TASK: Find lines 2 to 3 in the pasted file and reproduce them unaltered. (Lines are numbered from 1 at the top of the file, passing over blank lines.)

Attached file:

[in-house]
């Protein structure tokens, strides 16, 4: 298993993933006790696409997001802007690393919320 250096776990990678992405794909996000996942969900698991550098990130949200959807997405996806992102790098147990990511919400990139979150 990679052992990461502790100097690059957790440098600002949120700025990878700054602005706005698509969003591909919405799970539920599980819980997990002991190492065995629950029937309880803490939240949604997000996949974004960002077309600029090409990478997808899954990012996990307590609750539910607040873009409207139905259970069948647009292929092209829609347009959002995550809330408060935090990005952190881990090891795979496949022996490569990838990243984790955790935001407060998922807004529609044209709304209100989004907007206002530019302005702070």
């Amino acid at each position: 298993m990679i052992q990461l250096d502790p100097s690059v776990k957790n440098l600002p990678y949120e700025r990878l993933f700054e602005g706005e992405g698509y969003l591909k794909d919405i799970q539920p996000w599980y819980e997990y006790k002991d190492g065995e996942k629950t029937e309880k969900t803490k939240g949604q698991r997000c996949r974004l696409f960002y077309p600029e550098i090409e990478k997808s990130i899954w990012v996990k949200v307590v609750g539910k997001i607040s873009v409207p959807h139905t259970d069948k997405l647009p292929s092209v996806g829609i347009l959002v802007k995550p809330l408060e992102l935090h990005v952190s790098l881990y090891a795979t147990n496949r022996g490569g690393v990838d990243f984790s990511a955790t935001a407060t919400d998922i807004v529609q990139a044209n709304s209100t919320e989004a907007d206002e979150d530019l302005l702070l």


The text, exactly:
């Protein structure tokens, strides 16, 4: 298993993933006790696409997001802007690393919320 250096776990990678992405794909996000996942969900698991550098990130949200959807997405996806992102790098147990990511919400990139979150 990679052992990461502790100097690059957790440098600002949120700025990878700054602005706005698509969003591909919405799970539920599980819980997990002991190492065995629950029937309880803490939240949604997000996949974004960002077309600029090409990478997808899954990012996990307590609750539910607040873009409207139905259970069948647009292929092209829609347009959002995550809330408060935090990005952190881990090891795979496949022996490569990838990243984790955790935001407060998922807004529609044209709304209100989004907007206002530019302005702070």
């Amino acid at each position: 298993m990679i052992q990461l250096d502790p100097s690059v776990k957790n440098l600002p990678y949120e700025r990878l993933f700054e602005g706005e992405g698509y969003l591909k794909d919405i799970q539920p996000w599980y819980e997990y006790k002991d190492g065995e996942k629950t029937e309880k969900t803490k939240g949604q698991r997000c996949r974004l696409f960002y077309p600029e550098i090409e990478k997808s990130i899954w990012v996990k949200v307590v609750g539910k997001i607040s873009v409207p959807h139905t259970d069948k997405l647009p292929s092209v996806g829609i347009l959002v802007k995550p809330l408060e992102l935090h990005v952190s790098l881990y090891a795979t147990n496949r022996g490569g690393v990838d990243f984790s990511a955790t935001a407060t919400d998922i807004v529609q990139a044209n709304s209100t919320e989004a907007d206002e979150d530019l302005l702070l």